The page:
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in the internet I often find recent but contrary information on this topic..., thus I would like to ask a question on minimum requirements.

My goal is to do a very simple integration test of simple EJB 3.1 application:

  • Simple JPA 2.0 functionality with EclipseLink
  • Arquillian with JUnit for testing
  • Maven
  • Derby DB (in memory or file in ./target), JTA persistence context.
  • Embedded Glassfish in Arquillian

So I just want to do a simple JPA test. I get my Glassfish running in Arquillian, but when doing my JPA stuff, my app always fails to handle the Derby DB (tells me there are no tables etc.), but DDL files look sane. I played around with providing schema name, user etc. in my persistence.xml, but nothing helps. Sometimes a come accross posts telling me about making changes in a minimal domain.xml for the embedded Glassfish to match my persistence.xml or to adapt the arquillian.xml.

My question is: for this minimal approach - do I really require that src/test/glassfish/domains/domain1/domain.xml or arquillian.xml?

I am quite sure that some time ago I managed to do so with Embedded Glassfish but using Hibernate 4 as JPA provider. I have no access to the project anylonger and thus cannot tell the difference except that I definetely did not add a domain.xml etc. Posts like (other question here) really do confuse me.

Important is that I am not using a managed server, but an embedded one.

Thanks and cheers, Timo

Here is one of my versions, please see my following comment.

<persistence-unit name="localiser-core" transaction-type="JTA">
    <jta-data-source>jdbc/__default</jta-data-source>
    <properties>
        <property name="javax.persistence.jdbc.driver" value="org.apache.derby.jdbc.EmbeddedDriver" />
        <property name="javax.persistence.jdbc.url"
                  value="jdbc:derby:memory:test;create=true" />
        <property name="javax.persistence.jdbc.user" value="" />
        <property name="javax.persistence.jdbc.password" value="" />

        <property name="eclipselink.target-database" value="Derby"/>
        <property name="eclipselink.ddl-generation.output-mode"
                  value="database" />

        <property name="eclipselink.ddl-generation" value="create-tables" />
        <property name="eclipselink.application-location" value="target" />
        <property name="eclipselink.create-ddl-jdbc-file-name" value="create.sql"/>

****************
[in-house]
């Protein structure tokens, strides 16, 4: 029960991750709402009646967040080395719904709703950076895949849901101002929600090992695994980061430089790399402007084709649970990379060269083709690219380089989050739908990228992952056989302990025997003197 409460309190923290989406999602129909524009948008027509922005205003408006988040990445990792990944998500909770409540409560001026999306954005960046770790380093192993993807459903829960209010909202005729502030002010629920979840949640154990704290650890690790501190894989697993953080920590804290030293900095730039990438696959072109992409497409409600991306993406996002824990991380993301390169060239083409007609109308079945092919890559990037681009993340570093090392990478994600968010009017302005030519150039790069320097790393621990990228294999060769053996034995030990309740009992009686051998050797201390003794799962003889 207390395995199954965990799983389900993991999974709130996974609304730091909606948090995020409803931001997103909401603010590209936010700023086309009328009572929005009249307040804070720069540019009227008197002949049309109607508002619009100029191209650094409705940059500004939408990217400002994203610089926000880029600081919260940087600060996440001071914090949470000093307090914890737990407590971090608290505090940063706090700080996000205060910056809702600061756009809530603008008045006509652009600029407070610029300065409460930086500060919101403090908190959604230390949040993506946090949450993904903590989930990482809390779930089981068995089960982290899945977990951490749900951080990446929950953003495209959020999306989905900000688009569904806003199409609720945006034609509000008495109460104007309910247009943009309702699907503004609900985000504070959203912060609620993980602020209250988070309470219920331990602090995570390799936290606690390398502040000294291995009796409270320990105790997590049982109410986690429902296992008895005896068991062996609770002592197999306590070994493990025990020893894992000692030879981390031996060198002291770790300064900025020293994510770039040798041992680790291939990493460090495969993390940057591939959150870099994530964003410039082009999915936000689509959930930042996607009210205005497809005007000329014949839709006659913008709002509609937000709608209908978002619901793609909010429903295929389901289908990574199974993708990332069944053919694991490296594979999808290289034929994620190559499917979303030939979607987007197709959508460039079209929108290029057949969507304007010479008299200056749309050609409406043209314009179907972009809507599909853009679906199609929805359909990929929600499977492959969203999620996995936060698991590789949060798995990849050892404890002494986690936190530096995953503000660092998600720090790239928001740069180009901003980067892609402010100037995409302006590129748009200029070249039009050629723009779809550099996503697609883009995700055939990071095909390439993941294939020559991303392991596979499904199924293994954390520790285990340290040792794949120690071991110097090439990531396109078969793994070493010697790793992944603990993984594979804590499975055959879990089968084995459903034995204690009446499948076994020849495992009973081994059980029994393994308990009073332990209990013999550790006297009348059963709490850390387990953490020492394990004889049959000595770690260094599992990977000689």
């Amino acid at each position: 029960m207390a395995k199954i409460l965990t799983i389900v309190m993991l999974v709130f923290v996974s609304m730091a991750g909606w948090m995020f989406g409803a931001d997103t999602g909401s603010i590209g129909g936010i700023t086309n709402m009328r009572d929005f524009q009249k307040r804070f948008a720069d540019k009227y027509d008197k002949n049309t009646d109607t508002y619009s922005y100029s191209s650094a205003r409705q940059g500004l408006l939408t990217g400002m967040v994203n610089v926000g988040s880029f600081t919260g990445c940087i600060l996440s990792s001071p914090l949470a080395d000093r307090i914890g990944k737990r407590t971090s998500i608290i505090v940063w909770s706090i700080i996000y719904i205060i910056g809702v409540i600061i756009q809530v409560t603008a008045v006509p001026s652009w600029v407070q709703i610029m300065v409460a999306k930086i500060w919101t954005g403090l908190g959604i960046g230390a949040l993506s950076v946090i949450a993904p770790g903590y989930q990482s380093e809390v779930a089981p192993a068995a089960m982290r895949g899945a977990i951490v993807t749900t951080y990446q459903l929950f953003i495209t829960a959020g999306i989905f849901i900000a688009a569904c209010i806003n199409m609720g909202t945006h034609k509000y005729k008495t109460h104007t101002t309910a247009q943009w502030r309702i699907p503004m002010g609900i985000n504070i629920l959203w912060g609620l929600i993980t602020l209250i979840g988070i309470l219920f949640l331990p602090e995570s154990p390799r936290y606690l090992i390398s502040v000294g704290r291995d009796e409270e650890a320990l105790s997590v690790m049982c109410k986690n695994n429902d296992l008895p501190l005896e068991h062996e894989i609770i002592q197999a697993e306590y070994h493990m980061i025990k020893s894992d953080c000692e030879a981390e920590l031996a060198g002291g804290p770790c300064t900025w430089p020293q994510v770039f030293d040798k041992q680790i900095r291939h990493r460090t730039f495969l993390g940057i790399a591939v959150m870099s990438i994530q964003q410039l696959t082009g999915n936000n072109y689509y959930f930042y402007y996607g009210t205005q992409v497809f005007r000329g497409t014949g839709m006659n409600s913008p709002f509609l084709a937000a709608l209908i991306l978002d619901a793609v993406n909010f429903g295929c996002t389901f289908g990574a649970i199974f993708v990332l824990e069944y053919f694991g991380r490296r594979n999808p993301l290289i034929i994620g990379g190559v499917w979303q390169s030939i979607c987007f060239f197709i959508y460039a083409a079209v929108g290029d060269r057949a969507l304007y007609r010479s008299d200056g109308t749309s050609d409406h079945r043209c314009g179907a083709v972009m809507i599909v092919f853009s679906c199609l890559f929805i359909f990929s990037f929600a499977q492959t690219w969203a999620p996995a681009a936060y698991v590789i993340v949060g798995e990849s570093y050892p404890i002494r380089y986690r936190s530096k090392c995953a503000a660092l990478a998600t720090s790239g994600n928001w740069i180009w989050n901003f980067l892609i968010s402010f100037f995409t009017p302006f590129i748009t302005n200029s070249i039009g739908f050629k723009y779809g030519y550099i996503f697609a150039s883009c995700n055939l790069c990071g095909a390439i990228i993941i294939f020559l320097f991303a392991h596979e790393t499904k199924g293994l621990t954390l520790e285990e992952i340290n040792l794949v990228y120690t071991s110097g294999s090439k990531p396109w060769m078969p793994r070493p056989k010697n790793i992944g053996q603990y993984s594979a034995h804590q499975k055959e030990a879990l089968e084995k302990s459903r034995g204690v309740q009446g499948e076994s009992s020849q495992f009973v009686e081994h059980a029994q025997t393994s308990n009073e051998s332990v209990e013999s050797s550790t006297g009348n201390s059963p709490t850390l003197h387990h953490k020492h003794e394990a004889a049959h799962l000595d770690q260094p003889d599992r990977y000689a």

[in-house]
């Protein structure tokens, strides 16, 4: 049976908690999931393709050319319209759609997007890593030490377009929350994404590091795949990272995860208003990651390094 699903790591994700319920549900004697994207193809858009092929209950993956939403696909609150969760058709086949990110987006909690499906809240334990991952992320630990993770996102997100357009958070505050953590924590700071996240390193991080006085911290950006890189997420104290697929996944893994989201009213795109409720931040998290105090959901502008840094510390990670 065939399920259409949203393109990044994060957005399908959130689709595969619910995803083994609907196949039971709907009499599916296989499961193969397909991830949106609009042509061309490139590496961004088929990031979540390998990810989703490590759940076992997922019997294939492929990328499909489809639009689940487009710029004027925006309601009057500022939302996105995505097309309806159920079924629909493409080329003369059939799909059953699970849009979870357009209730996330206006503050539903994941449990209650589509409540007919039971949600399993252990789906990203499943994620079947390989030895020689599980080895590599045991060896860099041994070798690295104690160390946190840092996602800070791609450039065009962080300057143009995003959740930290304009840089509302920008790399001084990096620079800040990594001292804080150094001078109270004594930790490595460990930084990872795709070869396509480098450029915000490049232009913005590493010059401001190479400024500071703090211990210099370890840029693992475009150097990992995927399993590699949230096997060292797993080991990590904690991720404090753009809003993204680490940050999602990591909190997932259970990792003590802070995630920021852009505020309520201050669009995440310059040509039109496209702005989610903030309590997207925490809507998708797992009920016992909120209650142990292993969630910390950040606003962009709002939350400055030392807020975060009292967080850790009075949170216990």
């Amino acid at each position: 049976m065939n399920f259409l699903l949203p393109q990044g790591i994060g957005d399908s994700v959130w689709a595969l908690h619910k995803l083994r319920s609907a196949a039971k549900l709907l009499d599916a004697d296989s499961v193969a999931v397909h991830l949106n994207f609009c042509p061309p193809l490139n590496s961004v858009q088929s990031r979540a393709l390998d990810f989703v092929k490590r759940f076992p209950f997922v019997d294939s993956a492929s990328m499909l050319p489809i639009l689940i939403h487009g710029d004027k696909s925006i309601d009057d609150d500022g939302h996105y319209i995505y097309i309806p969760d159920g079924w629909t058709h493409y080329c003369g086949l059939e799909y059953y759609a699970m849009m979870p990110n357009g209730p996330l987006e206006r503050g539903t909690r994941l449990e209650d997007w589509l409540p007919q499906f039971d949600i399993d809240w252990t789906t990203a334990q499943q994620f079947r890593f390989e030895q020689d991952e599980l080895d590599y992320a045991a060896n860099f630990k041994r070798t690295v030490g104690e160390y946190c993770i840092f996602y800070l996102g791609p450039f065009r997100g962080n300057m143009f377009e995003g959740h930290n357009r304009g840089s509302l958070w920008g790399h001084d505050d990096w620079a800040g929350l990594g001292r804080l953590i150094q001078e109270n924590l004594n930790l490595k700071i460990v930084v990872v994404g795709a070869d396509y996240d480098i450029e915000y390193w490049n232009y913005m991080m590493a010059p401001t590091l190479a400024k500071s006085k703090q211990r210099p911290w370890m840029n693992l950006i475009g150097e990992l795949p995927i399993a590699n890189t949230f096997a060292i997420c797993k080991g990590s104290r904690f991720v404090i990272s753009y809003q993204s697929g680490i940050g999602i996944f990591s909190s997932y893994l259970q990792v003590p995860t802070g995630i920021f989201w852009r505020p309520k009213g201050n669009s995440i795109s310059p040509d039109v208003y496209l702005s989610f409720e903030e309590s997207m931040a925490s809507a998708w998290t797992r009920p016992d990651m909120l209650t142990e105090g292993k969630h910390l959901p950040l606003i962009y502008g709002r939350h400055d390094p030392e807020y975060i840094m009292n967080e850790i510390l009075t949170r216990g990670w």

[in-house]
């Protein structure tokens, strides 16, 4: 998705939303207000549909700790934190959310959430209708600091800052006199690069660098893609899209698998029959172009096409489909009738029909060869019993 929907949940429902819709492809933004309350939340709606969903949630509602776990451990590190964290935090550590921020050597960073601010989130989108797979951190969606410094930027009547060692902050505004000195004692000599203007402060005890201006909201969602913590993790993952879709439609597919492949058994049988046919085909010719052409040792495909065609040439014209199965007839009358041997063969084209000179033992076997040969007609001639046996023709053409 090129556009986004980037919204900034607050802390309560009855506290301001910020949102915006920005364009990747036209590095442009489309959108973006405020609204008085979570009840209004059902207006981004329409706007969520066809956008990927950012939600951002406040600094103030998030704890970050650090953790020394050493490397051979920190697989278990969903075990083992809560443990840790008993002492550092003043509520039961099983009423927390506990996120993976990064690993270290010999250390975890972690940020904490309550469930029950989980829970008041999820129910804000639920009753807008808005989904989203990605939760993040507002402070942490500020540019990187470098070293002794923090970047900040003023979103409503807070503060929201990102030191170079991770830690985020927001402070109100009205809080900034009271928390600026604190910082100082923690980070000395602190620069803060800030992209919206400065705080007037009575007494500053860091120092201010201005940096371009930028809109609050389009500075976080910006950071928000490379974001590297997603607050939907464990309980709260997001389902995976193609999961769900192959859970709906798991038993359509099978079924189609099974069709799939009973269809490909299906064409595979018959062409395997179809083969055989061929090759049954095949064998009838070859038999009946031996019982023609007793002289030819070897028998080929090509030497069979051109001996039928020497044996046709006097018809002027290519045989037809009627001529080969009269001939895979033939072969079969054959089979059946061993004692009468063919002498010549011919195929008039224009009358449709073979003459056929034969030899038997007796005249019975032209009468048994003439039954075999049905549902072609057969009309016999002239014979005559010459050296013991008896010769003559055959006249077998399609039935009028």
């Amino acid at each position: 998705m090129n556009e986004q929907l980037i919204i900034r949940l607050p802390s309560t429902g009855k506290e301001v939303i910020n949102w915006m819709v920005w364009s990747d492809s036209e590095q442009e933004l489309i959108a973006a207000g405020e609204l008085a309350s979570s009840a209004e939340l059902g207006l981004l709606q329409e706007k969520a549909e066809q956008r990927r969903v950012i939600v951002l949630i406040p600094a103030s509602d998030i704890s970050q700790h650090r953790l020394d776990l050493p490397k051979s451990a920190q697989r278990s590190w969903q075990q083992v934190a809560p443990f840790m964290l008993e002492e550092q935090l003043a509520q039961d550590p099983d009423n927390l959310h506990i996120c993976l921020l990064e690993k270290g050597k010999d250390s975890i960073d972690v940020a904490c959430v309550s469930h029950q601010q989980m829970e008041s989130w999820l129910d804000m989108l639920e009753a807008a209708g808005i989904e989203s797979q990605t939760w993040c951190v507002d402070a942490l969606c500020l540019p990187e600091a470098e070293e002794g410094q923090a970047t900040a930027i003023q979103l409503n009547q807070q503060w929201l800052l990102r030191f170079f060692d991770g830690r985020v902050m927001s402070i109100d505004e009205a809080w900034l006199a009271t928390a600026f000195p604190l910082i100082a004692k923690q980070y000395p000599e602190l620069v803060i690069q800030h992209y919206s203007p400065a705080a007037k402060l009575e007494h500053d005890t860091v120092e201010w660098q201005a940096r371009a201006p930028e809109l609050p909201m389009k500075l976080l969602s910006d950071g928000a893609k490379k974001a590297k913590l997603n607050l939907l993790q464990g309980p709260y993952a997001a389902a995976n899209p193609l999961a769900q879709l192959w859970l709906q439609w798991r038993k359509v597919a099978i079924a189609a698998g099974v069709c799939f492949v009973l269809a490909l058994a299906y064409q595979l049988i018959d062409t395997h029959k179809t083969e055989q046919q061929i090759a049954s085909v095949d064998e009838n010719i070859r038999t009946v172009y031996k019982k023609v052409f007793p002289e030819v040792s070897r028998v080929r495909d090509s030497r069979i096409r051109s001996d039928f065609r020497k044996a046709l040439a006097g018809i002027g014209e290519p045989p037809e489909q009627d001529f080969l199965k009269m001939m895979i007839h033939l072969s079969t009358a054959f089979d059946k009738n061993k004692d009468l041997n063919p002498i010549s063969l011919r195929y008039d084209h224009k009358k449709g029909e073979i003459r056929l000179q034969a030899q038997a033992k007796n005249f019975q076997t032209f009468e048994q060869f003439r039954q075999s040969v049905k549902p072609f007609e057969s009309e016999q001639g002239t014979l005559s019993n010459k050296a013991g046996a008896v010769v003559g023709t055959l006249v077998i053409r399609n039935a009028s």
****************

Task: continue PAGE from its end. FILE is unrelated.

<property name="eclipselink.drop-ddl-jdbc-file-name" value="drop.sql"/> 
        <property name="eclipselink.debug" value="ALL"/>
        <property name="eclipselink.weaving" value="static"/>
        <property name="eclipselink.logging.level" value="FINEST"/>
        <property name="eclipselink.logging.level.sql" value="FINEST"/>
        <property name="eclipselink.logging.level.cache" value="FINEST"/>

    </properties>

</persistence-unit>
share|improve this question
    
This is one of the many adaptions of my persistence.xml - I tried many variations with files, different DB names, user und password names etc. It also seems that it can issue SQLs against the DB, but it seems there is just no schema. Also, ading/removing the JTA datasource name did not help :( –  Timo Boewing Feb 23 '13 at 2:21
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1 Answer

Since your connection URL is: jdbc:derby:memory:test;create=true, what you have told Derby is: connect to a database in the folder 'test', relative to the current working directory of wherever Derby is started, and if that database 'test' is not present in the current working directory, create it from scratch.

So one possibility is that your application has a different current working directory each time, or perhaps that something else in your application is clearing out your current working directory each time you run the application.

Thus Derby doesn't find the previous database in that location, and so it creates a fresh new one.

One way around this is to specify a more explicit location for your database, by using a connection URL such as: jdbc:derby:memory:/users/timo/testdb

Then create the database once, up front, and subsequent to that your application will find the database in the specified location and use it.

share|improve this answer
    
Hello Bryan,thank you very much for your reply! The thing is that I tried thousand of locations, also w/o "memory" and folders such as "/tmp/" and "target" (using Maven). However, it seems to create a database, but complains about the missing schema which it dies not create within the database :( When omitting the schema name, it seems to derive it from the user name, but then still it says that the schema does not exists or at least cannot find the according tables. –  Timo Boewing Feb 24 '13 at 15:01
    
By the way, I though "memory" is a reserved name indicating the DB will completely go into RAM instead of the HDD? –  Timo Boewing Feb 24 '13 at 15:16
    
Oops! I totally overlooked the 'memory' aspect of your URL! That means that your database isn't going to persist beyond a single run of your program. Each instance of your program will create a completely new fresh in-memory copy of the database, which will disappear at the end of the run. –  Bryan Pendleton Feb 25 '13 at 19:36
    
And yes, if you don't explicitly specify a schema, the default schema name is your user name. –  Bryan Pendleton Feb 25 '13 at 19:37
    
Hi Bryan, ...and that is the funny point - with the above Derby configuration it seems to create the schema, but without contents - so there are no tables, sequences etc. contained. The rest is wanted behaviour, namely that the DB disappears after integration test. –  Timo Boewing Feb 26 '13 at 10:10
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